Sydney Hankin

Review by

Louise Kennedy, chef of nearly 30 years and author of the short story collection The End of the World Is a Cul de Sac, emerges with a debut novel that will fill every historical fiction fan with gratitude. Trespasses exposes the crushing realities of Northern Ireland during the “troubles” while paying respect to the people who found their way through the destruction. 

The novel centers on Cushla Lavery, a Catholic teacher living near Belfast who also works part time in her family’s pub. The sectarian violence between Republicans (largely Catholics) and loyalists (largely Protestants) has become overwhelmingly ingrained in society. The school’s headmaster even insists that Cushla’s 7- and 8-year-old students devote time each morning to reporting and commenting on the day’s most horrific news, from bombings to internments.

Quicker than she can make sense of, Cushla forms new relationships that drive her personal life into the public eye. There’s Michael Agnew, an older, married Protestant barrister with whom Cushla begins a surreptitious affair. There’s also Davy McGeown, a child in Cushla’s class whose father is brutally beaten. Disaster soon becomes inevitable, but no matter how close Cushla’s life comes to collapse, Kennedy’s unyielding narrative voice exhibits heart-wrenching impassivity, forcing readers to grapple with their own prejudices and morals.

The novel’s brilliance lies in Kennedy’s commitment to nuance. Simple definitions of “right” and “wrong” are nonexistent in Cushla’s world, as Kennedy is more concerned with contextual authenticity: How do our choices affect our environments, and conversely, how do those environments shape the choices we make? Reading Trespasses is an exercise in trust, in letting oneself accept the transient failures of an individual while holding fast to their implicit humanity.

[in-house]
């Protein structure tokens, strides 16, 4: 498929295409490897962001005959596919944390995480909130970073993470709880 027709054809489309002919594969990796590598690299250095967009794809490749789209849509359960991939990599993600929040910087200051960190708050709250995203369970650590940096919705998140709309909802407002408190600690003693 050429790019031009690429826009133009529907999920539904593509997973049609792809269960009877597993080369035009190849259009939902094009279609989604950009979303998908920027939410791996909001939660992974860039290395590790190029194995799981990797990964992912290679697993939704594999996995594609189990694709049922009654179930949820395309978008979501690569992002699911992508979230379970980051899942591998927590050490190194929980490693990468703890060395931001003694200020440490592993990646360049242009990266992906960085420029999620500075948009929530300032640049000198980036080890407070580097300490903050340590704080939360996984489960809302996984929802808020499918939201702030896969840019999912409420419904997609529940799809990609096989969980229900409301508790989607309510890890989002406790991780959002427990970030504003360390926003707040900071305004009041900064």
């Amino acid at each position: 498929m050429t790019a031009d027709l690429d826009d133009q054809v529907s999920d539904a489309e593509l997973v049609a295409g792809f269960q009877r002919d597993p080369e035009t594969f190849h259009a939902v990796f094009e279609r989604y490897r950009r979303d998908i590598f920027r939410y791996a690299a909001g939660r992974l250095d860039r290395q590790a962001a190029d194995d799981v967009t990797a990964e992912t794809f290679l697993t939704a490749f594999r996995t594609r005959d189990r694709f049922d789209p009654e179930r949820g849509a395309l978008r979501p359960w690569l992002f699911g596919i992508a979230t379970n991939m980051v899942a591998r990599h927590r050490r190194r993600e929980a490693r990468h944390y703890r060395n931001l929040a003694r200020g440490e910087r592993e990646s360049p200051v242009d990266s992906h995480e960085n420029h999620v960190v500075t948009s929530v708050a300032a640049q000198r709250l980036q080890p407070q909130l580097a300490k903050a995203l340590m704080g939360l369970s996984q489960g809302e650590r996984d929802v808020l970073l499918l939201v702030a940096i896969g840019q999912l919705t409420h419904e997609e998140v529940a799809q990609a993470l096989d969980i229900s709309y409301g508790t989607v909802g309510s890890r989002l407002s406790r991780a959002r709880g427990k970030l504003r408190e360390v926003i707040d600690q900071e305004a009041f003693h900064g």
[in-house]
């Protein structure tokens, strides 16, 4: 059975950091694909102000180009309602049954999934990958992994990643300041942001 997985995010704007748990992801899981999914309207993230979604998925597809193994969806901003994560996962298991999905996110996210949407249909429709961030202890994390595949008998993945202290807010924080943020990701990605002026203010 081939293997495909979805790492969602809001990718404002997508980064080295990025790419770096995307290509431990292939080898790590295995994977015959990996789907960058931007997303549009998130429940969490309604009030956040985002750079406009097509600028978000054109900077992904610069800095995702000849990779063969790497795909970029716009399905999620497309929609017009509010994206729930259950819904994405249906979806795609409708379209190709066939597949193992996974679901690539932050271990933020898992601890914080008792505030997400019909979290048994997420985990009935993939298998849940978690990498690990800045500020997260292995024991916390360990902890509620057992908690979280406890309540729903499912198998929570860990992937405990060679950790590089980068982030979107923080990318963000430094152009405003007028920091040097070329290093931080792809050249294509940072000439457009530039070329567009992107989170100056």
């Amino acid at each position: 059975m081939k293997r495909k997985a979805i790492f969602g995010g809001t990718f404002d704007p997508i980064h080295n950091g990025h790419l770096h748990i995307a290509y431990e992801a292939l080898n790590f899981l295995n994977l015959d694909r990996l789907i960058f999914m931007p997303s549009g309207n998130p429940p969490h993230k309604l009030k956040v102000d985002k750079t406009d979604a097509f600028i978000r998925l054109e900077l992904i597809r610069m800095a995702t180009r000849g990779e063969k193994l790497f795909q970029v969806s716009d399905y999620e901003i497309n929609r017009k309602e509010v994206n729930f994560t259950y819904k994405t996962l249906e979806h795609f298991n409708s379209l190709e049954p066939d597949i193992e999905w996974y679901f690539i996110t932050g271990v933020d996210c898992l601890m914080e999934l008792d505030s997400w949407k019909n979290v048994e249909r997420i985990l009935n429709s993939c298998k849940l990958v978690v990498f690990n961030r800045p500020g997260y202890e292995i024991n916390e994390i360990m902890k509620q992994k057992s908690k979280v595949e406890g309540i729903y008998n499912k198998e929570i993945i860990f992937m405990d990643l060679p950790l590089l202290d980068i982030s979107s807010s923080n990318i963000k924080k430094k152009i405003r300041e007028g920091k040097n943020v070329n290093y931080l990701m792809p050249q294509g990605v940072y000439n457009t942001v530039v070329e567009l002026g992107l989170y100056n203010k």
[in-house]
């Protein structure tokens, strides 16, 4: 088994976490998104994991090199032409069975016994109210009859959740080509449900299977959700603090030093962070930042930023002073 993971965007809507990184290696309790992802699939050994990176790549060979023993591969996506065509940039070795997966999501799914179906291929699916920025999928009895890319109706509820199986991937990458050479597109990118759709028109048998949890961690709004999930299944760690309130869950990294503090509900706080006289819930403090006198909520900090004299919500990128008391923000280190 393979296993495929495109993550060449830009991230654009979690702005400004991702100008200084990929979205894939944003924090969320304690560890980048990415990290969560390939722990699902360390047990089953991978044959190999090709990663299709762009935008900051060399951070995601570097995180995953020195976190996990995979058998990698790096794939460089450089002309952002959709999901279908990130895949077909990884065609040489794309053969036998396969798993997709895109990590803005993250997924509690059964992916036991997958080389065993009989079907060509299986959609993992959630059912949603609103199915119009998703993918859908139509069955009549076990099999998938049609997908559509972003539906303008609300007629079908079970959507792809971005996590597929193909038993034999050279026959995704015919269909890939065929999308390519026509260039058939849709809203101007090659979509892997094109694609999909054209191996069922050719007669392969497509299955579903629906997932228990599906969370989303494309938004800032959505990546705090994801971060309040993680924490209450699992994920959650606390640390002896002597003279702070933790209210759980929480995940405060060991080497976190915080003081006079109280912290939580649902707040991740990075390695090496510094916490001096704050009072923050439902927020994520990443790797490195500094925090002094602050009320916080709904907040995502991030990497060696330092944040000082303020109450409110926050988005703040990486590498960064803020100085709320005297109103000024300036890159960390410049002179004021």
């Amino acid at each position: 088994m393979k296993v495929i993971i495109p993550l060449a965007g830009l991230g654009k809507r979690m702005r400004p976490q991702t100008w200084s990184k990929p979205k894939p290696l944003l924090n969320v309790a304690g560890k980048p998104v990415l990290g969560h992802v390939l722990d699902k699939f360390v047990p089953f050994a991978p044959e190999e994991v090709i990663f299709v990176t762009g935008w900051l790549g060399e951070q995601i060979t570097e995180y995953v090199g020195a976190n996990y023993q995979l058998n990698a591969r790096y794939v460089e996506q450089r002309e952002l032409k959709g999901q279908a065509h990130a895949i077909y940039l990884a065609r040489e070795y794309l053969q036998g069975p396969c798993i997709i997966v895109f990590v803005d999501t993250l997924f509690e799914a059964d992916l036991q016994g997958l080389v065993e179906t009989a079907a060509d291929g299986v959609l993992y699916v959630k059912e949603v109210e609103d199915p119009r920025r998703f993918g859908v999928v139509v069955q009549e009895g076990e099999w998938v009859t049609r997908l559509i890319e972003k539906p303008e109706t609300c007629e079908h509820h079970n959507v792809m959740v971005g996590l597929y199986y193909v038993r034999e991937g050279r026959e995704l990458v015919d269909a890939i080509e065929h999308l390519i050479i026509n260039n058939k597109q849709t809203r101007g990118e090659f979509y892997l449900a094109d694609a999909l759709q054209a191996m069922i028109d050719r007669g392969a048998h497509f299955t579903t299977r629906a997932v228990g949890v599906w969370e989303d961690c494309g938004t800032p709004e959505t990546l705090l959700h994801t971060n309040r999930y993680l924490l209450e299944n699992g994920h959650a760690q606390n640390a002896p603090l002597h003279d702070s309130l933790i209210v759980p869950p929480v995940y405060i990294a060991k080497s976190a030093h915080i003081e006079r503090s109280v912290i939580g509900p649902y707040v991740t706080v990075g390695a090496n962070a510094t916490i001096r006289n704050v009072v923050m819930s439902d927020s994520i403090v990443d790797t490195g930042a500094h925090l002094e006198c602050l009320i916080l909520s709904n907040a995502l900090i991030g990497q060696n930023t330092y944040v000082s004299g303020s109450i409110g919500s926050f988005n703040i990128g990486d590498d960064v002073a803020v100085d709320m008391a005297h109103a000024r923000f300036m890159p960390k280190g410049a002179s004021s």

Impeccably written, Trespasses is a story that every reader will internalize differently. In only 304 pages, it achieves the complexity of a multigenerational saga without sacrificing the striking intricacies of its central protagonist’s story.

Reading Trespasses is an exercise in trust, in letting oneself accept the transient failures of an individual while holding fast to their implicit humanity.
Review by

We remember some books because they remind us not to take life too seriously, and others because they overwhelm us with unforgettable portrayals of life’s darkest moments. A wonderful example of the latter is When You Get to the Other Side, written by Mariana Osorio Gumá and translated to English by Cecilia Weddell. It’s a story of great poignancy that was originally published in Mexico in 2019.

Siblings Emilia and Gregorio are raised by their grandmother, Mamá Lochi, a curandera (psychic healer) who teaches them all about the spiritual world as they travel up and down the mountains of Amatlán, Mexico. When Mamá Lochi dies, her grandchildren are left with nothing but a metal box full of cash and contact information for their father and uncles, who all live in the United States. Emilia and Gregorio use the money to pay smugglers, known as coyotes, to take them to the U.S. They begin to trek across the vast, merciless desert, encountering a human trafficking operation along the way. 

Gumá’s language is beautiful, her writing style unceasingly bold, but her novel’s literary merit is best embodied by its introspective imagery and symbolism. The chapters alternate between memories of Mamá Lochi’s life and the present story of Gregorio and Emilia’s journey, building a lovely, lyrical congruence between the two narratives. Weddell’s translation is excellent as well, her attention to detail evident in every sentence.